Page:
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The road to clean energy

There is an unprecedented consensus that we are headed for a world of extreme weather patterns with devastating consequences for hundreds of millions of people.

Can a climate catastrophe be avoided? The government wants the UK to cut carbon emissions to zero by 2050.

Is that possible and, if yes, how? 

It was here, arguably, where the UK’s green revolution began, with an enterprising local farmer, Martin Edwards.

“It all started with a storm,” he says. “We lost the roof of the house and my mother said if only we could use the wind rather than be done in by it – that got me thinking.”

The next four years were spent shopping for wind turbines in Denmark, tense negotiations with the local council and overcoming a cautious rural community. In 1991, Edwards and his brother opened the UK’s first commercial wind farm.

“The locals thought we were fruitcakes,” says Edwards, “but they didn’t object too much – mostly because they didn’t really know what a wind farm would look like. No-one had ever seen one so they didn’t know what they were getting.”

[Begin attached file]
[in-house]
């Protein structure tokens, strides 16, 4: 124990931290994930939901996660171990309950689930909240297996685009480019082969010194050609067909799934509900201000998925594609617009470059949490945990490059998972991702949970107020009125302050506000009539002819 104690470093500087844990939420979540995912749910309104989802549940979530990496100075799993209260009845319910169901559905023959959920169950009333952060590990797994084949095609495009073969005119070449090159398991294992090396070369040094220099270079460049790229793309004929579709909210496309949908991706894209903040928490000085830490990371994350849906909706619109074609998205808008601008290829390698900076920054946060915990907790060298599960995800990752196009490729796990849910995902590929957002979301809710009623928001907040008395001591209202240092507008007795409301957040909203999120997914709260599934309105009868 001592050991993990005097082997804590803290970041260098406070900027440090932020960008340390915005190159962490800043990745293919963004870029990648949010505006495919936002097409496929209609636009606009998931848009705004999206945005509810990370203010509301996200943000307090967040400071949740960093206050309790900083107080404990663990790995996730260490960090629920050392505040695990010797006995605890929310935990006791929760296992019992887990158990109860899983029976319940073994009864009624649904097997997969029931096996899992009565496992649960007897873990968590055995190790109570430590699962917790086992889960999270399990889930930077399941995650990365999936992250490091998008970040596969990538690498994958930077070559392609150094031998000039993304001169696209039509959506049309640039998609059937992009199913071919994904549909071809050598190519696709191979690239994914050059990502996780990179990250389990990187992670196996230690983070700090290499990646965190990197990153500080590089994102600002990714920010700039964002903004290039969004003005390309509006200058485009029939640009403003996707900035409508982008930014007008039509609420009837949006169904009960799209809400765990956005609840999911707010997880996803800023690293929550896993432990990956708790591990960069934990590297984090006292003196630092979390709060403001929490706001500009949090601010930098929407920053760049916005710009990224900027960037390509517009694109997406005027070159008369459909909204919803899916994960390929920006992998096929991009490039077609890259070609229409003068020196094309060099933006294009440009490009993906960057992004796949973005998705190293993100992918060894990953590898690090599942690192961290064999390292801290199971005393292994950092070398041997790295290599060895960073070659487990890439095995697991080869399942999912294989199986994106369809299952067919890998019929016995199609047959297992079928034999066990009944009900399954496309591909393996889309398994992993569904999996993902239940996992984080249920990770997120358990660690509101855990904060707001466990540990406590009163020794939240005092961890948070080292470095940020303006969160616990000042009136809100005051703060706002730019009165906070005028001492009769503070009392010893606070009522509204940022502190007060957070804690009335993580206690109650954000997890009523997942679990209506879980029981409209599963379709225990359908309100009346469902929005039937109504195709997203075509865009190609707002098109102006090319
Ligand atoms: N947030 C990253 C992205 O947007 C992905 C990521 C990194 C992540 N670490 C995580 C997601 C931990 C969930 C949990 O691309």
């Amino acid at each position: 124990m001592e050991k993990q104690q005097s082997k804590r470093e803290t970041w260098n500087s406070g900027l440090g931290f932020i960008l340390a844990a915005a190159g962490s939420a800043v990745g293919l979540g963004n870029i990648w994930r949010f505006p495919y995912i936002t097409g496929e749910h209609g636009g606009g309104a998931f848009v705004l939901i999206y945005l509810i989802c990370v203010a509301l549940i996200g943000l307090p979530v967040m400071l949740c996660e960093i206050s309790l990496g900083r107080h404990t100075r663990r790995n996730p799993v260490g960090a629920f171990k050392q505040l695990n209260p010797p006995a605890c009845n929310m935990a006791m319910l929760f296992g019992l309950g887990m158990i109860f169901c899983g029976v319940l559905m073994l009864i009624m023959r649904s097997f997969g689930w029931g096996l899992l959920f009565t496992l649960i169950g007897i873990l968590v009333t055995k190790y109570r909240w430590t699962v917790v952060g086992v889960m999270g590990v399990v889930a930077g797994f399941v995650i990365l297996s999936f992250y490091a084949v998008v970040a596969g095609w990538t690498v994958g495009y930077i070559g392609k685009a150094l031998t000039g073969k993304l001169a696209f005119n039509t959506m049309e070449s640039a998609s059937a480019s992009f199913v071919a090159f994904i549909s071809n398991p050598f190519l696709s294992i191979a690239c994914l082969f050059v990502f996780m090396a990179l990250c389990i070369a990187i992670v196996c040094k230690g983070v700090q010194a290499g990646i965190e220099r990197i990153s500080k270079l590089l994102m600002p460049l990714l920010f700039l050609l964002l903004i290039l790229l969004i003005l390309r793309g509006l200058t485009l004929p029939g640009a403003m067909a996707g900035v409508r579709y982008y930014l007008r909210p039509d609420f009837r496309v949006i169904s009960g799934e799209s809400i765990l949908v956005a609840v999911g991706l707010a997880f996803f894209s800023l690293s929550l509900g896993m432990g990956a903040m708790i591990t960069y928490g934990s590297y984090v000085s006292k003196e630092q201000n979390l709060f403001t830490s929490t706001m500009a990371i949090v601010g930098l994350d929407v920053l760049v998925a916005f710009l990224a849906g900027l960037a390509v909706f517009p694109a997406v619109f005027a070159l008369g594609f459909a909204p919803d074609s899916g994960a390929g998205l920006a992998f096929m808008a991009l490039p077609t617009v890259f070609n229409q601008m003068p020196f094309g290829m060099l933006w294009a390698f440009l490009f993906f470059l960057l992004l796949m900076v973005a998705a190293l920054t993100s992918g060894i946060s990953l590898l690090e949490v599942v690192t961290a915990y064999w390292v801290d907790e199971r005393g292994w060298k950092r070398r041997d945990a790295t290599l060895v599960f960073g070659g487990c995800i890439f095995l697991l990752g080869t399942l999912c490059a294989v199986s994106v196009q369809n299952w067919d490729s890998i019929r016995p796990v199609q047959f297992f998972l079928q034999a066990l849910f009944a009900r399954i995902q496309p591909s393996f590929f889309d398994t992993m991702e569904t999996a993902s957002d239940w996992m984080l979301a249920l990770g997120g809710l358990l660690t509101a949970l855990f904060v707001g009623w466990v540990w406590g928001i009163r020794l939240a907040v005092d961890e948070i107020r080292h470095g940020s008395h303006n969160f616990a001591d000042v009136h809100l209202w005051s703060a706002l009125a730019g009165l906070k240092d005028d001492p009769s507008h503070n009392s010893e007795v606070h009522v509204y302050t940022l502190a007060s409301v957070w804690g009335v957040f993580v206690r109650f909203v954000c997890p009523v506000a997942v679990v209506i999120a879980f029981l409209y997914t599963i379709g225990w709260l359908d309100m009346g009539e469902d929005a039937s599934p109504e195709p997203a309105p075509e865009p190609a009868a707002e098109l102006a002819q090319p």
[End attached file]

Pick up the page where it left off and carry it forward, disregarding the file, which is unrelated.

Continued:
The original 10 turbines have since been replaced by four bigger, better, more efficient generators of renewable energy.

Eerily beautiful to some, an eyesore to others, they emit a low hum audible only when close up. The turbines seem to turn slowly but Edwards assures me the tips of the blades are moving at over 100mph.

There are now more than 10,000 of these modern-day white windmills in the UK - 8,000 of them onshore, and 2,000 much bigger versions offshore, and the price of wind energy has plummeted since Edwards installed his first turbines.



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